Sewhuicas is located five hours from Tiu Rancho in a semi-tropical area. It is winter here but we still weren’t prepared for ice on the tents in the mornings. However, not one person complained. In fact, many remarked on their evaluations that Sewhincas is the most beautiful place they’ve been to.
We cooked together, walked the river, played with the children, chatted around the fire and had many moments of precious time with God. We took time for praise and thanksgiving. In addition we were challenged by God’s call to discipleship.
I am including pictures of classes who are using this curriculum in one of our newest churches, Piedra Viva, The Living Rock Methodist Church. This church began three years ago as an outreach of the El Salvador Church by two of its members, Hilda and Jaime Cabrera. They began to respond to people coming to their door to ask for assistance and over time began the Piedra Viva Methodist Church. This morning there were 20 people in the church service and 30 children in Sunday School.
This same couple has always told me that the Methodist church in Bolivia has had a difficult time finding appropriate and culturally sensitive curriculum for the children in their churches. The morning I took pictures of the kids, I asked Hilda if she was using the most recent Sunday School material that the teachers had written; she nodded and giggled like a young girl. Two of their young teachers, Ronal and Indira, took part in writing the Sunday School curriculum last January at our workshop at Thiu Rancho.
There were eight others baptized this same day from six of the other Methodist churches in the city. Two weeks later Miriam and Limber chose to have Edson baptized. What a testimony these two women are in their community and at the Tiu Rancho Center where they minister to so many children every day.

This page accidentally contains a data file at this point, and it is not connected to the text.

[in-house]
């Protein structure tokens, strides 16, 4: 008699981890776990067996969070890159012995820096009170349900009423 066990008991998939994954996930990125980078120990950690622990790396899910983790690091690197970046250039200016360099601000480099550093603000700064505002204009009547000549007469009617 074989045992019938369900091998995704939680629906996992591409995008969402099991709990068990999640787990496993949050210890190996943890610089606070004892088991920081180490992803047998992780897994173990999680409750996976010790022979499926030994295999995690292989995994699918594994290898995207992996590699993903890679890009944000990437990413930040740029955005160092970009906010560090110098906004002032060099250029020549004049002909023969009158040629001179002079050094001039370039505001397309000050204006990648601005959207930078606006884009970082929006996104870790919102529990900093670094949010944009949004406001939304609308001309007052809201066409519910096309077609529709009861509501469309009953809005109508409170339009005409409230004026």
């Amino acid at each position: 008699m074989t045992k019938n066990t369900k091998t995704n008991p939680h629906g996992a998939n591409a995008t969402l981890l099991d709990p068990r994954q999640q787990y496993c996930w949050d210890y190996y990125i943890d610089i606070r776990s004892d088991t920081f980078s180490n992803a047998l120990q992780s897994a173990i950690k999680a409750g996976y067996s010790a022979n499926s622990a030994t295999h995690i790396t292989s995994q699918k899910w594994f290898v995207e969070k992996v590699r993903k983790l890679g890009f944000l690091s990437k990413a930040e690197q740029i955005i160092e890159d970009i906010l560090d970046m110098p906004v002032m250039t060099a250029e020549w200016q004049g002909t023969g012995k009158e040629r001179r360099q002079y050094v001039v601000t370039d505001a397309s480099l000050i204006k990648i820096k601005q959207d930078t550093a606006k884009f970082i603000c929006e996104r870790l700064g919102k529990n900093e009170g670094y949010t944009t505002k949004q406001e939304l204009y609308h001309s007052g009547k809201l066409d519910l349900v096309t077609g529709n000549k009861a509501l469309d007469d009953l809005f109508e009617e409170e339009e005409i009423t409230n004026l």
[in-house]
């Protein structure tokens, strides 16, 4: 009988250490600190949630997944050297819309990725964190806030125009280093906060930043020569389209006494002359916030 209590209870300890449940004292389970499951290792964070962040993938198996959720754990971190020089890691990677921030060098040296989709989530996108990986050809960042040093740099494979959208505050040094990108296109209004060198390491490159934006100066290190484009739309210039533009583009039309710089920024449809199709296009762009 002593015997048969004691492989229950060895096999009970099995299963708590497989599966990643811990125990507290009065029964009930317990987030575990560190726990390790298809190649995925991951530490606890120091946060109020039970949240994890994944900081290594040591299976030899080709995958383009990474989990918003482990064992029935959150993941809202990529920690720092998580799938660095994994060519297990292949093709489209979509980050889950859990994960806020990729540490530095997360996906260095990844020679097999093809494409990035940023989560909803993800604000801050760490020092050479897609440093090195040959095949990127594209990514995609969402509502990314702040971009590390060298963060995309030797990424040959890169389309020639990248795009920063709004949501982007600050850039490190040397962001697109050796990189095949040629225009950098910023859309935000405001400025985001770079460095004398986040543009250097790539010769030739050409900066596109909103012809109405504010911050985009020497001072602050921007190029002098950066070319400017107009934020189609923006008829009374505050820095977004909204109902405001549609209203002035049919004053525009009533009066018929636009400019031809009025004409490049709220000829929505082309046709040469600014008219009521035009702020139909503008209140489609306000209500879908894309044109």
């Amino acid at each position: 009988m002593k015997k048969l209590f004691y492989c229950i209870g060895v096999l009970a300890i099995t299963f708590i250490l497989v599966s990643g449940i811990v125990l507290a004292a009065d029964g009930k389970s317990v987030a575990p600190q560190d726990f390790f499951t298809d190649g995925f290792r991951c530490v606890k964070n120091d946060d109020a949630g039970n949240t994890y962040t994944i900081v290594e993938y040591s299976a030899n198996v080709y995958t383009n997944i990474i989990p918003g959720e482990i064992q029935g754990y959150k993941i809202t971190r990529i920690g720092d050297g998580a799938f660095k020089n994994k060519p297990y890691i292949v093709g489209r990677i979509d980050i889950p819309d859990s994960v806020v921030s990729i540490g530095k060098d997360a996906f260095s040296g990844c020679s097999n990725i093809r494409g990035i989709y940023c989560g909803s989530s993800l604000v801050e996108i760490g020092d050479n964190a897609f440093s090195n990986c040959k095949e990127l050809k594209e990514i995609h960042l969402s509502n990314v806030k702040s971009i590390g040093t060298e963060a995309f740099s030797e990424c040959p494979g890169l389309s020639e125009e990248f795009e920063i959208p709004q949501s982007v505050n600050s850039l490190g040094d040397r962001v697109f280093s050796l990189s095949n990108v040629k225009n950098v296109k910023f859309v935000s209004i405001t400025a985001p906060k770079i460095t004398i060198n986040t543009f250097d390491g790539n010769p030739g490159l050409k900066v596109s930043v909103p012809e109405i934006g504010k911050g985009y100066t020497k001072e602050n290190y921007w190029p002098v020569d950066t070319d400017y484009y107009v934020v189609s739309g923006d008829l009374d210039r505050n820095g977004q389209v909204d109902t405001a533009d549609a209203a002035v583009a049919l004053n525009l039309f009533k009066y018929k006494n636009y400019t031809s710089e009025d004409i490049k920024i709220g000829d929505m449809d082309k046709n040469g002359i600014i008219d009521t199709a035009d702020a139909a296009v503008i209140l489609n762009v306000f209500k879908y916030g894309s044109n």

Six boys were chosen to travel to Tarija, close to the Argentine border, to play in a tournament for 10-12 year olds this past weekend. Even though four of the boys chosen from Tiu Rancho are younger than ten (Jamer, Diego, who is Jamer’s uncle, Junior, and Luis), they were still asked to play. Junior is eight years old. His brother Cesar plays for the young men’s team and is only 13 years old. He astonishes the other men’s teams by making flying leaps, catching fly balls and rolling in center field.
I am attaching a picture of the team that traveled to Tarija. I chose not to travel since it is a 36 hour bus ride. They have promised me to bring pictures back. I will also attach pictures of the men’s team and the second team in the coming months.
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